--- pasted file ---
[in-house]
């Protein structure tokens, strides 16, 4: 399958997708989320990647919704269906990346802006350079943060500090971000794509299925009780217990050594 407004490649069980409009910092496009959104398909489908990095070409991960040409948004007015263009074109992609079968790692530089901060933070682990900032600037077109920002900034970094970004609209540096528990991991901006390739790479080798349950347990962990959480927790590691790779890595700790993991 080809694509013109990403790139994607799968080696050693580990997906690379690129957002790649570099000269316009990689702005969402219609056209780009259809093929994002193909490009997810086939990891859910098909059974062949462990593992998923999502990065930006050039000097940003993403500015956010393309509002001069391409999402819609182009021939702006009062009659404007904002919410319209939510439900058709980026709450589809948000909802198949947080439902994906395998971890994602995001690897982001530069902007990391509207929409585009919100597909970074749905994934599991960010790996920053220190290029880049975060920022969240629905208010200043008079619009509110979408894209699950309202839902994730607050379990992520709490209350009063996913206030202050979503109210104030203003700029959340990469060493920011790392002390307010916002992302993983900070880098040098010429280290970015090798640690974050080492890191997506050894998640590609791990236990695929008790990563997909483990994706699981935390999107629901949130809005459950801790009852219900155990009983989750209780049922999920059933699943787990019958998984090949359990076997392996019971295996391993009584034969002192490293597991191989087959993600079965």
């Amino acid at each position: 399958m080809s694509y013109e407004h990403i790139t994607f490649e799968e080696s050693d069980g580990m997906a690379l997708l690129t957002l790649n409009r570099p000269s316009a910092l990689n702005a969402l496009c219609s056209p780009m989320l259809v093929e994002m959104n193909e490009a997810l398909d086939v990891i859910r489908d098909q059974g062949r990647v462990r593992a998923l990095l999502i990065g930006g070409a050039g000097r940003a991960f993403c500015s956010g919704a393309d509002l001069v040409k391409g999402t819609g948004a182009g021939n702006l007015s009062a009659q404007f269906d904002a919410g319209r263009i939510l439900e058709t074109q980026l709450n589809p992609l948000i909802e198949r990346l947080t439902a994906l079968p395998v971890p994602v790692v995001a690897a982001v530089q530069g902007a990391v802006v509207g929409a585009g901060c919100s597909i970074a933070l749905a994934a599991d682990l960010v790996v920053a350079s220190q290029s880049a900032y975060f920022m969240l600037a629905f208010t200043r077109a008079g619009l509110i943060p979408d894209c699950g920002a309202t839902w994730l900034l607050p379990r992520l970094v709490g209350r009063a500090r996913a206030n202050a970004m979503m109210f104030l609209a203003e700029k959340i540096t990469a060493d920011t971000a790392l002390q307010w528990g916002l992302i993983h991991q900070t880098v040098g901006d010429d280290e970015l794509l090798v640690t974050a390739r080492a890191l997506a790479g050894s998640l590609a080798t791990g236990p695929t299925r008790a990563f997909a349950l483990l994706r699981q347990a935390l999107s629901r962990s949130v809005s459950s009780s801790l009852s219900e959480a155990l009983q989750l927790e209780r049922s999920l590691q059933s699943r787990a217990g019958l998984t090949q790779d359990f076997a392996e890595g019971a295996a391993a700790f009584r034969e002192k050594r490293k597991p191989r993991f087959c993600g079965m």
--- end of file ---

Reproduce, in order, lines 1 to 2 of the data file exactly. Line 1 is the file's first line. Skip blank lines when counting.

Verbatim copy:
[in-house]
């Protein structure tokens, strides 16, 4: 399958997708989320990647919704269906990346802006350079943060500090971000794509299925009780217990050594 407004490649069980409009910092496009959104398909489908990095070409991960040409948004007015263009074109992609079968790692530089901060933070682990900032600037077109920002900034970094970004609209540096528990991991901006390739790479080798349950347990962990959480927790590691790779890595700790993991 080809694509013109990403790139994607799968080696050693580990997906690379690129957002790649570099000269316009990689702005969402219609056209780009259809093929994002193909490009997810086939990891859910098909059974062949462990593992998923999502990065930006050039000097940003993403500015956010393309509002001069391409999402819609182009021939702006009062009659404007904002919410319209939510439900058709980026709450589809948000909802198949947080439902994906395998971890994602995001690897982001530069902007990391509207929409585009919100597909970074749905994934599991960010790996920053220190290029880049975060920022969240629905208010200043008079619009509110979408894209699950309202839902994730607050379990992520709490209350009063996913206030202050979503109210104030203003700029959340990469060493920011790392002390307010916002992302993983900070880098040098010429280290970015090798640690974050080492890191997506050894998640590609791990236990695929008790990563997909483990994706699981935390999107629901949130809005459950801790009852219900155990009983989750209780049922999920059933699943787990019958998984090949359990076997392996019971295996391993009584034969002192490293597991191989087959993600079965």